ThousandEyes Employs Linux Containers to Provide Visibility into Cisco Routers

Mike Vizard
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The Rise of Integrated IT Infrastructure Systems: Top Enterprise Use Cases

Just about every application of any consequence these days is highly distributed and, as such, is likely to interact in some way with routers from Cisco. ThousandEyes today announced that its network performance monitoring (NPM) software can now use Linux containers to monitor Cisco Integrated Services Routers (ISR) 4000 Series and Aggregation Services Routers (ASR) 1000 Series routers.

Nick Kephart, senior director of product marketing for ThousandEyes, says Cisco made it possible to deploy a container on top of its routers last year. Now ThousandEyes is following up on the capability by deploying its agent software as a lightweight container on top of the operating system that Cisco employs on its routers. The result is a lot more visibility into both Cisco routers and any applications that interact with those routers.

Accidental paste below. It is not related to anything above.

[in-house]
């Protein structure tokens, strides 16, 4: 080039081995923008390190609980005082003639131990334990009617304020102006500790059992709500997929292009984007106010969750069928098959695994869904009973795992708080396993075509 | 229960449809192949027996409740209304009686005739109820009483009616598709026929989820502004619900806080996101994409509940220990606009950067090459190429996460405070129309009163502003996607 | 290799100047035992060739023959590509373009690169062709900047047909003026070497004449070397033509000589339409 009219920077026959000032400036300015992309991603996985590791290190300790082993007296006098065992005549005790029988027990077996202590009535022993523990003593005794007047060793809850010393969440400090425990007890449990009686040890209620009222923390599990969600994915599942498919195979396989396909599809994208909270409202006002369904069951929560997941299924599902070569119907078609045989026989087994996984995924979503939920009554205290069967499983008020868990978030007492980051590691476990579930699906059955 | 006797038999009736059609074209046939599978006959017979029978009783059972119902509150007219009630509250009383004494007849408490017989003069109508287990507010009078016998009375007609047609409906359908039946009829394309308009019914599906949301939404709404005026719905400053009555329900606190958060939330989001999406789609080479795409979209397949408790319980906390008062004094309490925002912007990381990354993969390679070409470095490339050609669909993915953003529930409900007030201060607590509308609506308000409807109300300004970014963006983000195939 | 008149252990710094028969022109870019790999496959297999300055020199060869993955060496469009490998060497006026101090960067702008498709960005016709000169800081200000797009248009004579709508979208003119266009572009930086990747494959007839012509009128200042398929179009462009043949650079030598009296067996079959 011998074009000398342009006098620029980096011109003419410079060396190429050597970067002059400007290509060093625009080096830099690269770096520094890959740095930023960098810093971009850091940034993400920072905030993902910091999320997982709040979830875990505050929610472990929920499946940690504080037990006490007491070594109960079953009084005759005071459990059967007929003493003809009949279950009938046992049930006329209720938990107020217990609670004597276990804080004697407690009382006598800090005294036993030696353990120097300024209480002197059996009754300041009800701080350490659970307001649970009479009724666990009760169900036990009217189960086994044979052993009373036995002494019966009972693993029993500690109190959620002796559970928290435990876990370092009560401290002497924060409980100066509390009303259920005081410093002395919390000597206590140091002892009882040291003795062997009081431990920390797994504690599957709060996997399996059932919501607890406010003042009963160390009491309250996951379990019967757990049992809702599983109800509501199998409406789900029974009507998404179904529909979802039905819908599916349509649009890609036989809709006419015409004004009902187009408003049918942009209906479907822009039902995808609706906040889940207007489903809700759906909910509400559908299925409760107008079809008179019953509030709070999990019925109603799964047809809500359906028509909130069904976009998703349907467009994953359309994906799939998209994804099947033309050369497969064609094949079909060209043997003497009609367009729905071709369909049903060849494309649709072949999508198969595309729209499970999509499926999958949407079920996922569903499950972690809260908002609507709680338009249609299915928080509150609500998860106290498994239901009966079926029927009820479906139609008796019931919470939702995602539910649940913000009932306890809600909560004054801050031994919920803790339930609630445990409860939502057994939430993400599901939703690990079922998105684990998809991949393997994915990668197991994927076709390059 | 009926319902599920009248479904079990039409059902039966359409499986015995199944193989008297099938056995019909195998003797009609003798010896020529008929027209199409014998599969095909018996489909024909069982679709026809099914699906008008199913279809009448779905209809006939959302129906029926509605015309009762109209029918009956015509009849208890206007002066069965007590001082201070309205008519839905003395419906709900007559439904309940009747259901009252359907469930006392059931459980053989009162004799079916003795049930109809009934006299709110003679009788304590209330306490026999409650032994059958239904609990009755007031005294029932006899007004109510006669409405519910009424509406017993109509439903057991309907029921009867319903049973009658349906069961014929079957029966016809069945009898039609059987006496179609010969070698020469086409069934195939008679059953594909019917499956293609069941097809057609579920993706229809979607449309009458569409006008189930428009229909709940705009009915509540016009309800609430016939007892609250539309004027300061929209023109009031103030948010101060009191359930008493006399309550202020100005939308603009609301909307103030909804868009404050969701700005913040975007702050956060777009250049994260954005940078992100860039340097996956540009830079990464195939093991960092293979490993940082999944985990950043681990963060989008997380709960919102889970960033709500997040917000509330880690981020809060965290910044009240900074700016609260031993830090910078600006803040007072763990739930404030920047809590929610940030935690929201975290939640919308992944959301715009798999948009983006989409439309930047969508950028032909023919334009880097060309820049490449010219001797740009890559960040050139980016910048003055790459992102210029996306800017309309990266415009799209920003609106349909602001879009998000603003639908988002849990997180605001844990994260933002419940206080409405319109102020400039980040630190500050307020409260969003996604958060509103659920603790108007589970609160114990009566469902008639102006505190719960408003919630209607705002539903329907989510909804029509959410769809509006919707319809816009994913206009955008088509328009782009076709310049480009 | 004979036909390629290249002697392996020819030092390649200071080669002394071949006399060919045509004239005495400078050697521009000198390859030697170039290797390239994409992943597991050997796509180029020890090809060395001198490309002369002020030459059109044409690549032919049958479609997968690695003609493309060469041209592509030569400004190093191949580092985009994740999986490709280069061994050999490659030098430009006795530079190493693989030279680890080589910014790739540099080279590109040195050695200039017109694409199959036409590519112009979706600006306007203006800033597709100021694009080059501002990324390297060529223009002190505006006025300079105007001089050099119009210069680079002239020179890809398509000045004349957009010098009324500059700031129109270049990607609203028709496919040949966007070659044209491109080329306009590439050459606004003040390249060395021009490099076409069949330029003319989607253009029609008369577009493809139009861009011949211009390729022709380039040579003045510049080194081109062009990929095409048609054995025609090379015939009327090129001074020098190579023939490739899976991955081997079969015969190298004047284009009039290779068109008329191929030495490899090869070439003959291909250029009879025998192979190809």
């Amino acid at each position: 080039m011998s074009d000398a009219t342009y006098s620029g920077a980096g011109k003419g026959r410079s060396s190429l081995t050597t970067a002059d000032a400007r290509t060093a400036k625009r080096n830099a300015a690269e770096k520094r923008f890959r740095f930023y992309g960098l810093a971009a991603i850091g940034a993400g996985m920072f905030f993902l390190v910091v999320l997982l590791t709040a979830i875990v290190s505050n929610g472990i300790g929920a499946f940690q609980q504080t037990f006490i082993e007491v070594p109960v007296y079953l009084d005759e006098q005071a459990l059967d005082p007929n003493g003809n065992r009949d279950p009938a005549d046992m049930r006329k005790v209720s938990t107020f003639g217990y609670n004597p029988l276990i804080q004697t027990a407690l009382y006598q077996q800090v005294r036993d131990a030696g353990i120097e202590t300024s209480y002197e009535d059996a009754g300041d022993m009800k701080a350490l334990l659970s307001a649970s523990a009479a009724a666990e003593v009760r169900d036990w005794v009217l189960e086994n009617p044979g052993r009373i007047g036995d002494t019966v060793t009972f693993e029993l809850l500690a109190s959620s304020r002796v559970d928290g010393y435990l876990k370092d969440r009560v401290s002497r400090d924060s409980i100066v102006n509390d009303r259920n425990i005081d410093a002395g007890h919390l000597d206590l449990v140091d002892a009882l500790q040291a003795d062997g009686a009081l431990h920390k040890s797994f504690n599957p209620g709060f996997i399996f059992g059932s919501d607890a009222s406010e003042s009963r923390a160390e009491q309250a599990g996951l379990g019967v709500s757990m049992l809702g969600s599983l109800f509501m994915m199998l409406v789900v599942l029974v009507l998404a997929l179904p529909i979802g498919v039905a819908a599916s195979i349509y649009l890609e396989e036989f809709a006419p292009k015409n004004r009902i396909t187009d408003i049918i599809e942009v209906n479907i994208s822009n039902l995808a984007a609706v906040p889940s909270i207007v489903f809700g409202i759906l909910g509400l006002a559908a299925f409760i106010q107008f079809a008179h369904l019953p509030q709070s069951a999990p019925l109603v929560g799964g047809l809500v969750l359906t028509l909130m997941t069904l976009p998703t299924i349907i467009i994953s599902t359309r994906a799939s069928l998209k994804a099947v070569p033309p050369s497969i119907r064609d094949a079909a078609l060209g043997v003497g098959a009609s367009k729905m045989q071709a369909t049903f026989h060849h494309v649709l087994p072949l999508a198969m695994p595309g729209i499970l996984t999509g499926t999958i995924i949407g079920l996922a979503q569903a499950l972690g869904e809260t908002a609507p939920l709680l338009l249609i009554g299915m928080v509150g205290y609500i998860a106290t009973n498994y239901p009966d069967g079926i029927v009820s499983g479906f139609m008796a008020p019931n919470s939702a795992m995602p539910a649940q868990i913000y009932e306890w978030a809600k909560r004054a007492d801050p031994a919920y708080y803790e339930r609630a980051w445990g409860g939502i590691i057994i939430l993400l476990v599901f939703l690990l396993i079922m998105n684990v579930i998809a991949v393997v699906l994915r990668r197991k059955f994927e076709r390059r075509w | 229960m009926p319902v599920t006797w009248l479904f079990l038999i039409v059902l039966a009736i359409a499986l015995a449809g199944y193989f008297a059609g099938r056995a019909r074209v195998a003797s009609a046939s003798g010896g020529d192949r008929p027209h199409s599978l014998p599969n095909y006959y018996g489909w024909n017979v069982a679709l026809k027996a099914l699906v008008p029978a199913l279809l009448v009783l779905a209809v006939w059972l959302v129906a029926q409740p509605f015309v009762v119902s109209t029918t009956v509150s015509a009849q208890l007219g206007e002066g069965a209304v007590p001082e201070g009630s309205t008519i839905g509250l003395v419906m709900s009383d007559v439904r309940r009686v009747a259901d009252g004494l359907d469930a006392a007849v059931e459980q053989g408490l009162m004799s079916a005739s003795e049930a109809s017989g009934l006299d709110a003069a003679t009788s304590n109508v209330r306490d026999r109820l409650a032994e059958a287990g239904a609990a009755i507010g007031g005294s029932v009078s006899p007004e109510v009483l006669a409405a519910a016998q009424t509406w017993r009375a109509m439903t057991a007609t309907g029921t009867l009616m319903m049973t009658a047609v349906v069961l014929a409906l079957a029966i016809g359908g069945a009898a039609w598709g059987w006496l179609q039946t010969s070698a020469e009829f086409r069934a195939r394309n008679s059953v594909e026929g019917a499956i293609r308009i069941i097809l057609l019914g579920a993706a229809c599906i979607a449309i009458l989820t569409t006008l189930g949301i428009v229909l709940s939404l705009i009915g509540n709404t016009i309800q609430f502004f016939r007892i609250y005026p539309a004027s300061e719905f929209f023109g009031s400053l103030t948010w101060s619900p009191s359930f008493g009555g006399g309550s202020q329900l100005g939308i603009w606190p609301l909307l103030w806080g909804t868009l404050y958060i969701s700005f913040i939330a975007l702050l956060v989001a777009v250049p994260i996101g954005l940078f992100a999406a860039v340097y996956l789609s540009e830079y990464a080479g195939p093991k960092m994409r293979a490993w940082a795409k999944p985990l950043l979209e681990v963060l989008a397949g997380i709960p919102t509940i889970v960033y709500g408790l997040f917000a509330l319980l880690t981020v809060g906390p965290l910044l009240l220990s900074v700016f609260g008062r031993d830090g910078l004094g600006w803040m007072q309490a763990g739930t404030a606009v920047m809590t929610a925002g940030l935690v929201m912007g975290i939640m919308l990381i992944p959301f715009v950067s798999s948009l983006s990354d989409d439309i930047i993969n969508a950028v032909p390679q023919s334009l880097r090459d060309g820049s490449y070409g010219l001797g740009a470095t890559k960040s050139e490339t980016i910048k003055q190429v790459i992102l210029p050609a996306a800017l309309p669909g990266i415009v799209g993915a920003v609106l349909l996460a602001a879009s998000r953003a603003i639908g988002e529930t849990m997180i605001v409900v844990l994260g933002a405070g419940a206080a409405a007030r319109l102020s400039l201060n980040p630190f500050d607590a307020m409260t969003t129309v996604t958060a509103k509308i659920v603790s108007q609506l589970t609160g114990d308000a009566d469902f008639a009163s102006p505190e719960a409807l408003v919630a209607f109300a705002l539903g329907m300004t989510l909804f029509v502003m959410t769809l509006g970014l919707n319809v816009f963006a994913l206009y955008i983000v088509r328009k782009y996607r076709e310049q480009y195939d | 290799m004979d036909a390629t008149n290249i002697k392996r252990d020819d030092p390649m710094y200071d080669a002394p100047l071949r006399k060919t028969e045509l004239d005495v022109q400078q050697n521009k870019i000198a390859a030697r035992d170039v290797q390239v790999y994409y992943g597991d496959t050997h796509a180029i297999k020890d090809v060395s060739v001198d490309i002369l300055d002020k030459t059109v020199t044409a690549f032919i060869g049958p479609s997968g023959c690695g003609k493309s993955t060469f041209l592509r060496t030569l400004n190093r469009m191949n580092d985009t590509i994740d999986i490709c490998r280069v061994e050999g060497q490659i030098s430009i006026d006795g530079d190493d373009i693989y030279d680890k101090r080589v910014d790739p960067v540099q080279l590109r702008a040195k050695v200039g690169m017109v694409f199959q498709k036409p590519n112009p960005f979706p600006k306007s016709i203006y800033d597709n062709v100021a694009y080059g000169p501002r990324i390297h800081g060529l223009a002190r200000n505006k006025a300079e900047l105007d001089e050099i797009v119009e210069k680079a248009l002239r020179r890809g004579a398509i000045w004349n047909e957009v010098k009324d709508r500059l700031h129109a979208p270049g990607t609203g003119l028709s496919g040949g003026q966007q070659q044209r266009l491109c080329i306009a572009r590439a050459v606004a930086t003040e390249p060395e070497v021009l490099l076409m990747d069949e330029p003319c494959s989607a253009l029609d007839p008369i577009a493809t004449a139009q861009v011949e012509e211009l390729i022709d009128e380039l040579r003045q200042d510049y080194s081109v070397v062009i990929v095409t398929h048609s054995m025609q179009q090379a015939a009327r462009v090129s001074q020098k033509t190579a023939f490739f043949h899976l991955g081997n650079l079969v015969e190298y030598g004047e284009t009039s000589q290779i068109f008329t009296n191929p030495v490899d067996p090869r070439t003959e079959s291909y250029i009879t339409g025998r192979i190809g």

One of the primary advantages that ThousandEyes provides is that, as a SaaS application, it can be more easily deployed to monitor a wide variety of networking equipment. Previously, those efforts required the deployment of virtual machines. Now ThousandEyes is taking advantage of containers as a lighter weight alternative to gather data using its agent software.

That agent software, says Kephart, comes in two forms. One consists of Enterprise Agents that are deployed inside the local enterprise, which in turn communicate with Cloud Agents that ThousandEyes has installed in over 120 data centers around the globe. That data is then fed into the ThousandEyes analytics application.

As a general rule, providers of analytics applications used within IT environments have relied on agents and virtual machines to gather data. Going forward, many of them are going to be making a shift to containers that are simpler to deploy and consume much fewer resources on the device that needs to be monitored.

Of course, this approach to networking is not just limited to agents. Providers of all kinds of network appliances are expected to employ containers to deliver networking functions as software as well.



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